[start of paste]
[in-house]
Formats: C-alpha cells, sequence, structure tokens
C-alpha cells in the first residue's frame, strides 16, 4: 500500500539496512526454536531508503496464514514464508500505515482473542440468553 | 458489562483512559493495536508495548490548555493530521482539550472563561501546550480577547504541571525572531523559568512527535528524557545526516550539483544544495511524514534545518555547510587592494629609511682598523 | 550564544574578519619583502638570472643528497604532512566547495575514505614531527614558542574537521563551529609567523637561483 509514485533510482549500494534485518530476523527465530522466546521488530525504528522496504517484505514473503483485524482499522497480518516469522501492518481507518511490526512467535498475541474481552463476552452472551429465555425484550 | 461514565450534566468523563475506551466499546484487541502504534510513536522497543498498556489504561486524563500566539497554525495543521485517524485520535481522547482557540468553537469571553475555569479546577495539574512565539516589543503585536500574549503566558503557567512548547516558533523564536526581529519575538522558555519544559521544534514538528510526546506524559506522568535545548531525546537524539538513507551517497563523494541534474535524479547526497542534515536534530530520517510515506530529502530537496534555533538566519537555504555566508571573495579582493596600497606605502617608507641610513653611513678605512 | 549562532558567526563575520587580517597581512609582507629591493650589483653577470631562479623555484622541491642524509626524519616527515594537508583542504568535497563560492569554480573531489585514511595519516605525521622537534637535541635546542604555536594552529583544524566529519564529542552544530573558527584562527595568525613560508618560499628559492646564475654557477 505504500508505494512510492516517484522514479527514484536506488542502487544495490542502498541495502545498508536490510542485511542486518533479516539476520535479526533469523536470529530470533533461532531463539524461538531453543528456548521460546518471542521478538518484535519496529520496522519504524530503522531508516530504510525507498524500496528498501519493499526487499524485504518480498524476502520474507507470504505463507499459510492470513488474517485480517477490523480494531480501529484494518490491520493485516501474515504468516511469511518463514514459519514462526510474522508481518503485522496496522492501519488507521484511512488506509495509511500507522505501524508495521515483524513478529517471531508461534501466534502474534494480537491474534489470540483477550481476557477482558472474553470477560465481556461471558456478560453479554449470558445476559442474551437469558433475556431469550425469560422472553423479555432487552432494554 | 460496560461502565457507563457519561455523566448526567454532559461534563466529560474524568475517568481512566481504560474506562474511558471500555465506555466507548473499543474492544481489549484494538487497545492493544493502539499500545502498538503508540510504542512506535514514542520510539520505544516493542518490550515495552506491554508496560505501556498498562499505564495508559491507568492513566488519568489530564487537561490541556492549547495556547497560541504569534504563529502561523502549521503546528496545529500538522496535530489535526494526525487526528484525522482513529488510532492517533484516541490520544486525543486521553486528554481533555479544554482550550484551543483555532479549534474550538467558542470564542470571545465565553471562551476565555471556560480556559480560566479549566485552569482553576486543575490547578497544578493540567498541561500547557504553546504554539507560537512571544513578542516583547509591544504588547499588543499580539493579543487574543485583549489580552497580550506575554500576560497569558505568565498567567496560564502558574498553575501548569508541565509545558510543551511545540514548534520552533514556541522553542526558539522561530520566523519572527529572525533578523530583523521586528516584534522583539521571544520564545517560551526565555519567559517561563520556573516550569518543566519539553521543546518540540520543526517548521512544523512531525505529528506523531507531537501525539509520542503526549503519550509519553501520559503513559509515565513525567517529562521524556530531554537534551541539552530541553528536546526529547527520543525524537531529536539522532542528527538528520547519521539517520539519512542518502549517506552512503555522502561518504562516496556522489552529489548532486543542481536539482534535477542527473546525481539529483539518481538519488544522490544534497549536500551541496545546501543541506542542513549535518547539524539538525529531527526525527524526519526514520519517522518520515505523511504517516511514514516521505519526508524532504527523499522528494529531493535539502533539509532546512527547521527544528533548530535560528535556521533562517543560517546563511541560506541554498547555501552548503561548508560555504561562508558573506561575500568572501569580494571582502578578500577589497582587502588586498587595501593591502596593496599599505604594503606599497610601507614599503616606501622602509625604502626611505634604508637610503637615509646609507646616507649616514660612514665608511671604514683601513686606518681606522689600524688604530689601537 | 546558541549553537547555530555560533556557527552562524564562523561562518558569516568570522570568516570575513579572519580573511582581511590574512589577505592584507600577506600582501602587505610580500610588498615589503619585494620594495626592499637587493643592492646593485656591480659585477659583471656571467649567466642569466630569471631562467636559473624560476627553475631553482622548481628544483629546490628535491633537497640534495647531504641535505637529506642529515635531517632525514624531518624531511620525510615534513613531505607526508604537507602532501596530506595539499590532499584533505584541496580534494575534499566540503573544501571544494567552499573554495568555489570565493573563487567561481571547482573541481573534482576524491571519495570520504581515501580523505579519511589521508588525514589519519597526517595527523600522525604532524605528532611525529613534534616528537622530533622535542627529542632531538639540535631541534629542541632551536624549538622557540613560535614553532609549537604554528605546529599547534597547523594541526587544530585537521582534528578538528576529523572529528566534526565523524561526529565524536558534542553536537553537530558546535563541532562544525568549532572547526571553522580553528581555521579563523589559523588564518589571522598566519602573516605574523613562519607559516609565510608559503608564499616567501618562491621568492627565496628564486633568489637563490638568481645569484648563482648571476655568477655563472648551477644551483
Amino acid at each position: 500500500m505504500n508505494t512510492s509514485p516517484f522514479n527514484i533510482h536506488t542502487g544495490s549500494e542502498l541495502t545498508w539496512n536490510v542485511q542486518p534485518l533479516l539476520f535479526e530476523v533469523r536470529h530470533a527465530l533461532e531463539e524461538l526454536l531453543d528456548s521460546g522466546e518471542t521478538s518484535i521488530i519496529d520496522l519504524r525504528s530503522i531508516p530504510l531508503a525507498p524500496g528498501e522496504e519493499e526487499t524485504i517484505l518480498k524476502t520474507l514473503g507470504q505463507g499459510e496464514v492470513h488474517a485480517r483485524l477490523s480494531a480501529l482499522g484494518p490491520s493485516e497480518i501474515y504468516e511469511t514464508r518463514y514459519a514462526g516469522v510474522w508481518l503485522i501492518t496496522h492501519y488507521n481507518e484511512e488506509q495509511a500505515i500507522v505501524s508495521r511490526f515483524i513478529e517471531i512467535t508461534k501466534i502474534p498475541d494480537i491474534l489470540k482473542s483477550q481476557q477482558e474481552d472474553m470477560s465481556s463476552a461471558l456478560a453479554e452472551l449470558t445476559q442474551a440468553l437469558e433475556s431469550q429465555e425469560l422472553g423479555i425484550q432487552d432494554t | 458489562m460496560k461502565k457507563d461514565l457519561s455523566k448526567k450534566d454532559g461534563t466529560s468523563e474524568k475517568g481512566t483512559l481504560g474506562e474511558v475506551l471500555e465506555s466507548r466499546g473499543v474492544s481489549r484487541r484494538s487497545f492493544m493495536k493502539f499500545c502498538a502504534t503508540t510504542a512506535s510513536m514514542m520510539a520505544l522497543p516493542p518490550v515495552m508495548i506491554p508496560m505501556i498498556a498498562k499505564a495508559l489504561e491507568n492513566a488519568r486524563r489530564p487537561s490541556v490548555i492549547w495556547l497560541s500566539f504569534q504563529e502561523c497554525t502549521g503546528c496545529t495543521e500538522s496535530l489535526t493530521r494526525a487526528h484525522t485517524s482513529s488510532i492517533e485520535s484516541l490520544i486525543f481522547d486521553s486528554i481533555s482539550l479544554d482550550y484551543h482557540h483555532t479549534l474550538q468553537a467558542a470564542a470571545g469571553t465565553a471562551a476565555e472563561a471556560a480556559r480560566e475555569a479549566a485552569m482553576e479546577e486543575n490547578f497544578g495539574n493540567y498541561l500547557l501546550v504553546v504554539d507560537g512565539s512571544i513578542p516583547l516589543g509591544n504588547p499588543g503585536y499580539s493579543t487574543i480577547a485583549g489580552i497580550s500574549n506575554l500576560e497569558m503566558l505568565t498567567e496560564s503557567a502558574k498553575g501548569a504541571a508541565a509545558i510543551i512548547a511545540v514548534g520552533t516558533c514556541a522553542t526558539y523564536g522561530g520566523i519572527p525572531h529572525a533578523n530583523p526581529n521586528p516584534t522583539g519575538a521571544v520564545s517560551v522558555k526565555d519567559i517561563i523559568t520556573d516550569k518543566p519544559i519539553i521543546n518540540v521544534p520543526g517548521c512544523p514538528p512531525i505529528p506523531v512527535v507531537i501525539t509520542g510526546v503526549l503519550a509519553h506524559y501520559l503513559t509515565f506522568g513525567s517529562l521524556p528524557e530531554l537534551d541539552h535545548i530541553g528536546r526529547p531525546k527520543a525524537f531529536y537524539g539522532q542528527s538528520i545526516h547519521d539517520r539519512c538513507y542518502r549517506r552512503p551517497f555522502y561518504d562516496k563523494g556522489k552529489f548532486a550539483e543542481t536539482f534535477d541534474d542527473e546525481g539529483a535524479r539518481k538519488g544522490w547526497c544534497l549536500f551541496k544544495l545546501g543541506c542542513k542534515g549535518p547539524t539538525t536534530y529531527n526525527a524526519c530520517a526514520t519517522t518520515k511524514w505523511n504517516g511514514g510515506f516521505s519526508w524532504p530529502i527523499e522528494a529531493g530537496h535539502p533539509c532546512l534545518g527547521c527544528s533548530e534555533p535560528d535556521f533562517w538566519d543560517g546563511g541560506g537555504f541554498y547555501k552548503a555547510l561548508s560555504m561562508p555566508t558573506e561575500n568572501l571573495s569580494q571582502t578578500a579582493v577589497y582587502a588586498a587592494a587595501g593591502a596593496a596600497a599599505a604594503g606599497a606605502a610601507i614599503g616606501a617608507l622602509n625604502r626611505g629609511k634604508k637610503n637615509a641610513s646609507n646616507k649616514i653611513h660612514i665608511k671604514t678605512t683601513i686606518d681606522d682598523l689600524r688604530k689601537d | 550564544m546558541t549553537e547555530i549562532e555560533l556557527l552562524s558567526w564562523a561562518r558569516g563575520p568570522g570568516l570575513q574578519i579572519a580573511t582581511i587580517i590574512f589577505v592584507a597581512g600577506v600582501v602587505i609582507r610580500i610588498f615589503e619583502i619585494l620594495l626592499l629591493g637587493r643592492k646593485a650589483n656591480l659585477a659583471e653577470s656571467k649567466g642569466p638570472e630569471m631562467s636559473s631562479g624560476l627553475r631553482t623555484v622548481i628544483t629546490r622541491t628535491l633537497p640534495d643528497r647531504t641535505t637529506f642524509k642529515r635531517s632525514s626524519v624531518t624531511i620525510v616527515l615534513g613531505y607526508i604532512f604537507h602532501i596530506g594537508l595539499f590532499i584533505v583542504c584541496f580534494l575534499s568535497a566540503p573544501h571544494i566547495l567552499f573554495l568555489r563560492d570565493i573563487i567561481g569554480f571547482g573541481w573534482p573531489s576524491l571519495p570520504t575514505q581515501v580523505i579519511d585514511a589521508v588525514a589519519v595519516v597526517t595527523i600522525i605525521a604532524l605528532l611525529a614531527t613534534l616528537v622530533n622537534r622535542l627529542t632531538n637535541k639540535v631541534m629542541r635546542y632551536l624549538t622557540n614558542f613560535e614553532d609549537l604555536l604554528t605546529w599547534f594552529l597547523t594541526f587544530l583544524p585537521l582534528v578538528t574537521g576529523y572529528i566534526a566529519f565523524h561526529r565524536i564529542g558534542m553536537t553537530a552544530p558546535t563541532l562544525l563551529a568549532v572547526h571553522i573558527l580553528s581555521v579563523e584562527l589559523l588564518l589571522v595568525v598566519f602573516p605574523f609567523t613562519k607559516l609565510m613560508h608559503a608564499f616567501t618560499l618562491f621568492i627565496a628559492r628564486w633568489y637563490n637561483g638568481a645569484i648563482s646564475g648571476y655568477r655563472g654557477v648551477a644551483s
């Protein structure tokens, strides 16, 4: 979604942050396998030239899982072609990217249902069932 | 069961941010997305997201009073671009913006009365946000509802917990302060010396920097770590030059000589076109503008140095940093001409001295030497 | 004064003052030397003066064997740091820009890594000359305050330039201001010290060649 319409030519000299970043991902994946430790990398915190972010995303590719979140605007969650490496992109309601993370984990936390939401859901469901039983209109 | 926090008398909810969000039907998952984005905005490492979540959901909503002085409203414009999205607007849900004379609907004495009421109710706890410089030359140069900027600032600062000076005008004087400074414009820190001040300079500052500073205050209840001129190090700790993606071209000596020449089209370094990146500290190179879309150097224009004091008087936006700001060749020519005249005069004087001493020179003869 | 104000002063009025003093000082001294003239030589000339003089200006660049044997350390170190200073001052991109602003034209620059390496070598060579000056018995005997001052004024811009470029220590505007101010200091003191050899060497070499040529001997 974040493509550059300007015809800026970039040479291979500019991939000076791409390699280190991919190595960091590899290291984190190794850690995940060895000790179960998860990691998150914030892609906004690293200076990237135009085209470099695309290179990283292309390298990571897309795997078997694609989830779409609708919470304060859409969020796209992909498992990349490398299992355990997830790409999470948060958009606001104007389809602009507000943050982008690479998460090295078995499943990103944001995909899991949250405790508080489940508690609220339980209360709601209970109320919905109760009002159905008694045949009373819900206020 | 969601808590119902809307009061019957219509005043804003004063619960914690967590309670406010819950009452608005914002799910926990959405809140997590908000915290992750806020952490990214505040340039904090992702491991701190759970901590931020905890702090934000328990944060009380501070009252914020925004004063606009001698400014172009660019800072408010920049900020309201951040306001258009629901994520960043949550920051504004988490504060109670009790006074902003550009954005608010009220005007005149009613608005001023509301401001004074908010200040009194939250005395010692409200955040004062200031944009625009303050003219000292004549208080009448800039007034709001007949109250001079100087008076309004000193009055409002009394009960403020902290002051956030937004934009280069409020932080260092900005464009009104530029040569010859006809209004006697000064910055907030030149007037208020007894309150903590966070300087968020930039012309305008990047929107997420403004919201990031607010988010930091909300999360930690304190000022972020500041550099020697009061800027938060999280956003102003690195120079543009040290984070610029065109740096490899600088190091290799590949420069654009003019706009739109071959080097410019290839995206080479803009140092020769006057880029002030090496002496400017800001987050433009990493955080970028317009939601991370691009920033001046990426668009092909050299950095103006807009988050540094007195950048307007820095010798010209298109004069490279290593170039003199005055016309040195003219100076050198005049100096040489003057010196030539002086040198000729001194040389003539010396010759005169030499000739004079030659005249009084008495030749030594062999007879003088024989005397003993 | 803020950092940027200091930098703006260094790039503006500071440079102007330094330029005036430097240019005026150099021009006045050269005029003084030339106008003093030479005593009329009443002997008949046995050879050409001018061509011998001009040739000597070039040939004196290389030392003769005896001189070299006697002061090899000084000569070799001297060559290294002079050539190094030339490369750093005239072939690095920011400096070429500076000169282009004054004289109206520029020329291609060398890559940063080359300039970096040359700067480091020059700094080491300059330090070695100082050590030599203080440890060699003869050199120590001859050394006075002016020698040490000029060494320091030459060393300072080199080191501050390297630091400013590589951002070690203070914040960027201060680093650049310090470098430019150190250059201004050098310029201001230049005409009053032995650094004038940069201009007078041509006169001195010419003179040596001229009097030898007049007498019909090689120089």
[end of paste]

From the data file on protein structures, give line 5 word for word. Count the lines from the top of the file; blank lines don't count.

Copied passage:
């Protein structure tokens, strides 16, 4: 979604942050396998030239899982072609990217249902069932 | 069961941010997305997201009073671009913006009365946000509802917990302060010396920097770590030059000589076109503008140095940093001409001295030497 | 004064003052030397003066064997740091820009890594000359305050330039201001010290060649 319409030519000299970043991902994946430790990398915190972010995303590719979140605007969650490496992109309601993370984990936390939401859901469901039983209109 | 926090008398909810969000039907998952984005905005490492979540959901909503002085409203414009999205607007849900004379609907004495009421109710706890410089030359140069900027600032600062000076005008004087400074414009820190001040300079500052500073205050209840001129190090700790993606071209000596020449089209370094990146500290190179879309150097224009004091008087936006700001060749020519005249005069004087001493020179003869 | 104000002063009025003093000082001294003239030589000339003089200006660049044997350390170190200073001052991109602003034209620059390496070598060579000056018995005997001052004024811009470029220590505007101010200091003191050899060497070499040529001997 974040493509550059300007015809800026970039040479291979500019991939000076791409390699280190991919190595960091590899290291984190190794850690995940060895000790179960998860990691998150914030892609906004690293200076990237135009085209470099695309290179990283292309390298990571897309795997078997694609989830779409609708919470304060859409969020796209992909498992990349490398299992355990997830790409999470948060958009606001104007389809602009507000943050982008690479998460090295078995499943990103944001995909899991949250405790508080489940508690609220339980209360709601209970109320919905109760009002159905008694045949009373819900206020 | 969601808590119902809307009061019957219509005043804003004063619960914690967590309670406010819950009452608005914002799910926990959405809140997590908000915290992750806020952490990214505040340039904090992702491991701190759970901590931020905890702090934000328990944060009380501070009252914020925004004063606009001698400014172009660019800072408010920049900020309201951040306001258009629901994520960043949550920051504004988490504060109670009790006074902003550009954005608010009220005007005149009613608005001023509301401001004074908010200040009194939250005395010692409200955040004062200031944009625009303050003219000292004549208080009448800039007034709001007949109250001079100087008076309004000193009055409002009394009960403020902290002051956030937004934009280069409020932080260092900005464009009104530029040569010859006809209004006697000064910055907030030149007037208020007894309150903590966070300087968020930039012309305008990047929107997420403004919201990031607010988010930091909300999360930690304190000022972020500041550099020697009061800027938060999280956003102003690195120079543009040290984070610029065109740096490899600088190091290799590949420069654009003019706009739109071959080097410019290839995206080479803009140092020769006057880029002030090496002496400017800001987050433009990493955080970028317009939601991370691009920033001046990426668009092909050299950095103006807009988050540094007195950048307007820095010798010209298109004069490279290593170039003199005055016309040195003219100076050198005049100096040489003057010196030539002086040198000729001194040389003539010396010759005169030499000739004079030659005249009084008495030749030594062999007879003088024989005397003993 | 803020950092940027200091930098703006260094790039503006500071440079102007330094330029005036430097240019005026150099021009006045050269005029003084030339106008003093030479005593009329009443002997008949046995050879050409001018061509011998001009040739000597070039040939004196290389030392003769005896001189070299006697002061090899000084000569070799001297060559290294002079050539190094030339490369750093005239072939690095920011400096070429500076000169282009004054004289109206520029020329291609060398890559940063080359300039970096040359700067480091020059700094080491300059330090070695100082050590030599203080440890060699003869050199120590001859050394006075002016020698040490000029060494320091030459060393300072080199080191501050390297630091400013590589951002070690203070914040960027201060680093650049310090470098430019150190250059201004050098310029201001230049005409009053032995650094004038940069201009007078041509006169001195010419003179040596001229009097030898007049007498019909090689120089």